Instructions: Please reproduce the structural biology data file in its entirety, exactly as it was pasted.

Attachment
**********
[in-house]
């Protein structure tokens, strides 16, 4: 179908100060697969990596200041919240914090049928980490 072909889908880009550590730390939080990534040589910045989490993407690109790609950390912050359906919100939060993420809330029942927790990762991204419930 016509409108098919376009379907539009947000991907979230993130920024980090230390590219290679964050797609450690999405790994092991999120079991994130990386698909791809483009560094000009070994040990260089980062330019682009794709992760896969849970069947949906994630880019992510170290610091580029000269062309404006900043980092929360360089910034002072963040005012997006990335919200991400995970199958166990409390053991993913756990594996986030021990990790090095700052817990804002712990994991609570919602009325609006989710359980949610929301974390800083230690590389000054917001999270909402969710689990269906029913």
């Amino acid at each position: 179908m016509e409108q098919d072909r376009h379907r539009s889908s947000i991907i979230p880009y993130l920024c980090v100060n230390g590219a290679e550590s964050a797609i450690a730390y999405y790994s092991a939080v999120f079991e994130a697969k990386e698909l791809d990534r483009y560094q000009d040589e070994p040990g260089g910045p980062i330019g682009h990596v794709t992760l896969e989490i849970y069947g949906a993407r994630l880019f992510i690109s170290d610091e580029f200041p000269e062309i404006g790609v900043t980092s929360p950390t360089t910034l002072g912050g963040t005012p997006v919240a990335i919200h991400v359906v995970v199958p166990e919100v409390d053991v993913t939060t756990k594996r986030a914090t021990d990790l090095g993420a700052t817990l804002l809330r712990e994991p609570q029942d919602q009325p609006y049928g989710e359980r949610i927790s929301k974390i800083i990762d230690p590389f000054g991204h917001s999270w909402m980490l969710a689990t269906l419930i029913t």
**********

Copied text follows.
[in-house]
């Protein structure tokens, strides 16, 4: 179908100060697969990596200041919240914090049928980490 072909889908880009550590730390939080990534040589910045989490993407690109790609950390912050359906919100939060993420809330029942927790990762991204419930 016509409108098919376009379907539009947000991907979230993130920024980090230390590219290679964050797609450690999405790994092991999120079991994130990386698909791809483009560094000009070994040990260089980062330019682009794709992760896969849970069947949906994630880019992510170290610091580029000269062309404006900043980092929360360089910034002072963040005012997006990335919200991400995970199958166990409390053991993913756990594996986030021990990790090095700052817990804002712990994991609570919602009325609006989710359980949610929301974390800083230690590389000054917001999270909402969710689990269906029913």
């Amino acid at each position: 179908m016509e409108q098919d072909r376009h379907r539009s889908s947000i991907i979230p880009y993130l920024c980090v100060n230390g590219a290679e550590s964050a797609i450690a730390y999405y790994s092991a939080v999120f079991e994130a697969k990386e698909l791809d990534r483009y560094q000009d040589e070994p040990g260089g910045p980062i330019g682009h990596v794709t992760l896969e989490i849970y069947g949906a993407r994630l880019f992510i690109s170290d610091e580029f200041p000269e062309i404006g790609v900043t980092s929360p950390t360089t910034l002072g912050g963040t005012p997006v919240a990335i919200h991400v359906v995970v199958p166990e919100v409390d053991v993913t939060t756990k594996r986030a914090t021990d990790l090095g993420a700052t817990l804002l809330r712990e994991p609570q029942d919602q009325p609006y049928g989710e359980r949610i927790s929301k974390i800083i990762d230690p590389f000054g991204h917001s999270w909402m980490l969710a689990t269906l419930i029913t």